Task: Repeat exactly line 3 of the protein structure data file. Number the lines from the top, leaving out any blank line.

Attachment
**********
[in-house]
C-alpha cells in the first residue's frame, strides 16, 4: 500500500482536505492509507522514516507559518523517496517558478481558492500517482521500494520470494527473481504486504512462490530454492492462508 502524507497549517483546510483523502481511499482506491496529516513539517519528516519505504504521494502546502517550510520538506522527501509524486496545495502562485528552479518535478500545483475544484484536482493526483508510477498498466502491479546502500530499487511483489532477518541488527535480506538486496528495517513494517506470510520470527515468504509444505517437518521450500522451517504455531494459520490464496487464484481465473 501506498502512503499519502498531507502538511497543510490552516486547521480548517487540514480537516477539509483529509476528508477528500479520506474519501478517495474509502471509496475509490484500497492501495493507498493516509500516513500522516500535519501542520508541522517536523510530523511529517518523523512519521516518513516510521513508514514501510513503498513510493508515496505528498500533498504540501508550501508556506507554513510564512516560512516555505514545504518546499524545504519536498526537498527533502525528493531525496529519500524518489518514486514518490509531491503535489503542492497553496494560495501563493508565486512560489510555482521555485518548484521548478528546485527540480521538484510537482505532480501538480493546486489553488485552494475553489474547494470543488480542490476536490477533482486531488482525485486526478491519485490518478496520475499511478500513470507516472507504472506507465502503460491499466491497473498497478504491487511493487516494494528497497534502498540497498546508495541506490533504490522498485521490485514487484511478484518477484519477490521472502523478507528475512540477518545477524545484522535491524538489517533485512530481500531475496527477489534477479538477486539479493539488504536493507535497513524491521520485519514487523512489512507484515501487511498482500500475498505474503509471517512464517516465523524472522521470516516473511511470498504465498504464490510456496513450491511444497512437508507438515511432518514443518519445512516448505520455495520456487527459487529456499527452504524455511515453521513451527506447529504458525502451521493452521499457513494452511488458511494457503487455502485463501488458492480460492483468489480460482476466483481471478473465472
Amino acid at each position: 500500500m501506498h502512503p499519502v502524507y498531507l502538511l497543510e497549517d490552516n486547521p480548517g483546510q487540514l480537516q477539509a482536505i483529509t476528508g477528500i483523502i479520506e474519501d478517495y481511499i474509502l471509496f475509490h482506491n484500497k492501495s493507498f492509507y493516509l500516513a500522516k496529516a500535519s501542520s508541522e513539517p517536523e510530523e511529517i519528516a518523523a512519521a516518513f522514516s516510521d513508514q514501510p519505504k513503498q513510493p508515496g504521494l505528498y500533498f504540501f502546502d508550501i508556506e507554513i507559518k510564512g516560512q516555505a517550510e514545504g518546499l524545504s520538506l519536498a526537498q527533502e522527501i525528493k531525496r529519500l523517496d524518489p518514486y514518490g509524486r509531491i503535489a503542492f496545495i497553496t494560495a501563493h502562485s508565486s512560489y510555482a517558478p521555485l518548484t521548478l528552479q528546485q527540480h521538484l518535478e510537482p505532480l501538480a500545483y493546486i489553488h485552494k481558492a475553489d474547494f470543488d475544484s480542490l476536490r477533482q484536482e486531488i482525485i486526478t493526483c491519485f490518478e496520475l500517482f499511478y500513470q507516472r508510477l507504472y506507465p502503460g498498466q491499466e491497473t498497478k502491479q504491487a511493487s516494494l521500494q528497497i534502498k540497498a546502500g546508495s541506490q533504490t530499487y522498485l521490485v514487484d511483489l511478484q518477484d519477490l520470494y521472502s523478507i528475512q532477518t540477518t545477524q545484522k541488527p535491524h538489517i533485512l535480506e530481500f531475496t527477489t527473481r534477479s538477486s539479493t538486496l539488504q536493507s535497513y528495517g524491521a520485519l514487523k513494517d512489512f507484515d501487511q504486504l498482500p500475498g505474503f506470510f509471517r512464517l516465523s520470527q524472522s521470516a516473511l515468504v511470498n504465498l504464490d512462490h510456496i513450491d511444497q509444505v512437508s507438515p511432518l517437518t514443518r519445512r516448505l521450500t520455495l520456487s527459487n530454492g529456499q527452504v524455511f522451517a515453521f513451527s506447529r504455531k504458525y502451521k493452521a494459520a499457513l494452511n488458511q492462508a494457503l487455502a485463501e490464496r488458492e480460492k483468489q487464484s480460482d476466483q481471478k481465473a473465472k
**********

Amino acid at each position: 500500500m501506498h502512503p499519502v502524507y498531507l502538511l497543510e497549517d490552516n486547521p480548517g483546510q487540514l480537516q477539509a482536505i483529509t476528508g477528500i483523502i479520506e474519501d478517495y481511499i474509502l471509496f475509490h482506491n484500497k492501495s493507498f492509507y493516509l500516513a500522516k496529516a500535519s501542520s508541522e513539517p517536523e510530523e511529517i519528516a518523523a512519521a516518513f522514516s516510521d513508514q514501510p519505504k513503498q513510493p508515496g504521494l505528498y500533498f504540501f502546502d508550501i508556506e507554513i507559518k510564512g516560512q516555505a517550510e514545504g518546499l524545504s520538506l519536498a526537498q527533502e522527501i525528493k531525496r529519500l523517496d524518489p518514486y514518490g509524486r509531491i503535489a503542492f496545495i497553496t494560495a501563493h502562485s508565486s512560489y510555482a517558478p521555485l518548484t521548478l528552479q528546485q527540480h521538484l518535478e510537482p505532480l501538480a500545483y493546486i489553488h485552494k481558492a475553489d474547494f470543488d475544484s480542490l476536490r477533482q484536482e486531488i482525485i486526478t493526483c491519485f490518478e496520475l500517482f499511478y500513470q507516472r508510477l507504472y506507465p502503460g498498466q491499466e491497473t498497478k502491479q504491487a511493487s516494494l521500494q528497497i534502498k540497498a546502500g546508495s541506490q533504490t530499487y522498485l521490485v514487484d511483489l511478484q518477484d519477490l520470494y521472502s523478507i528475512q532477518t540477518t545477524q545484522k541488527p535491524h538489517i533485512l535480506e530481500f531475496t527477489t527473481r534477479s538477486s539479493t538486496l539488504q536493507s535497513y528495517g524491521a520485519l514487523k513494517d512489512f507484515d501487511q504486504l498482500p500475498g505474503f506470510f509471517r512464517l516465523s520470527q524472522s521470516a516473511l515468504v511470498n504465498l504464490d512462490h510456496i513450491d511444497q509444505v512437508s507438515p511432518l517437518t514443518r519445512r516448505l521450500t520455495l520456487s527459487n530454492g529456499q527452504v524455511f522451517a515453521f513451527s506447529r504455531k504458525y502451521k493452521a494459520a499457513l494452511n488458511q492462508a494457503l487455502a485463501e490464496r488458492e480460492k483468489q487464484s480460482d476466483q481471478k481465473a473465472k